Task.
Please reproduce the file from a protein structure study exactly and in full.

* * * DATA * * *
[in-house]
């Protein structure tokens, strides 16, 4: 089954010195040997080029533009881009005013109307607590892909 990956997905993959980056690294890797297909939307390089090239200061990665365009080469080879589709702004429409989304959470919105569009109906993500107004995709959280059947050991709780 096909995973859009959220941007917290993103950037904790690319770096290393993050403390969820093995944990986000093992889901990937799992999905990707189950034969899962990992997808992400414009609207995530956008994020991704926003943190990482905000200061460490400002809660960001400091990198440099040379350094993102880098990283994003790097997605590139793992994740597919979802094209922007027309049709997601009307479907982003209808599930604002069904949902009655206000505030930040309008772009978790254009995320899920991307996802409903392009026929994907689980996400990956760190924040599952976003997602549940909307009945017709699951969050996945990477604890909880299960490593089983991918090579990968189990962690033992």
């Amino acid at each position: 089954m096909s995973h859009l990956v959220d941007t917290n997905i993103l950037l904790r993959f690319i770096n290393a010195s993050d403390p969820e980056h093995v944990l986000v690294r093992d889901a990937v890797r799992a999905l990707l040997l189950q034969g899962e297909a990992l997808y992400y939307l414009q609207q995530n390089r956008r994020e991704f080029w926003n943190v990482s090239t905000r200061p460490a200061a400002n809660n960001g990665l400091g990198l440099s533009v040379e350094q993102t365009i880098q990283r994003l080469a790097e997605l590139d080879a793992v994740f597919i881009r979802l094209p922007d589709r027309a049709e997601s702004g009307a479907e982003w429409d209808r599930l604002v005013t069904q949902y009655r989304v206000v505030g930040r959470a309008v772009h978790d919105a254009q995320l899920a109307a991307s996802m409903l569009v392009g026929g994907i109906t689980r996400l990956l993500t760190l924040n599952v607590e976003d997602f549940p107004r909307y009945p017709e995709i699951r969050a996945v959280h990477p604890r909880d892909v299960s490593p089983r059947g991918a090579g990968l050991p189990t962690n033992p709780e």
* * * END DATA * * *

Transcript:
[in-house]
């Protein structure tokens, strides 16, 4: 089954010195040997080029533009881009005013109307607590892909 990956997905993959980056690294890797297909939307390089090239200061990665365009080469080879589709702004429409989304959470919105569009109906993500107004995709959280059947050991709780 096909995973859009959220941007917290993103950037904790690319770096290393993050403390969820093995944990986000093992889901990937799992999905990707189950034969899962990992997808992400414009609207995530956008994020991704926003943190990482905000200061460490400002809660960001400091990198440099040379350094993102880098990283994003790097997605590139793992994740597919979802094209922007027309049709997601009307479907982003209808599930604002069904949902009655206000505030930040309008772009978790254009995320899920991307996802409903392009026929994907689980996400990956760190924040599952976003997602549940909307009945017709699951969050996945990477604890909880299960490593089983991918090579990968189990962690033992």
């Amino acid at each position: 089954m096909s995973h859009l990956v959220d941007t917290n997905i993103l950037l904790r993959f690319i770096n290393a010195s993050d403390p969820e980056h093995v944990l986000v690294r093992d889901a990937v890797r799992a999905l990707l040997l189950q034969g899962e297909a990992l997808y992400y939307l414009q609207q995530n390089r956008r994020e991704f080029w926003n943190v990482s090239t905000r200061p460490a200061a400002n809660n960001g990665l400091g990198l440099s533009v040379e350094q993102t365009i880098q990283r994003l080469a790097e997605l590139d080879a793992v994740f597919i881009r979802l094209p922007d589709r027309a049709e997601s702004g009307a479907e982003w429409d209808r599930l604002v005013t069904q949902y009655r989304v206000v505030g930040r959470a309008v772009h978790d919105a254009q995320l899920a109307a991307s996802m409903l569009v392009g026929g994907i109906t689980r996400l990956l993500t760190l924040n599952v607590e976003d997602f549940p107004r909307y009945p017709e995709i699951r969050a996945v959280h990477p604890r909880d892909v299960s490593p089983r059947g991918a090579g990968l050991p189990t962690n033992p709780e």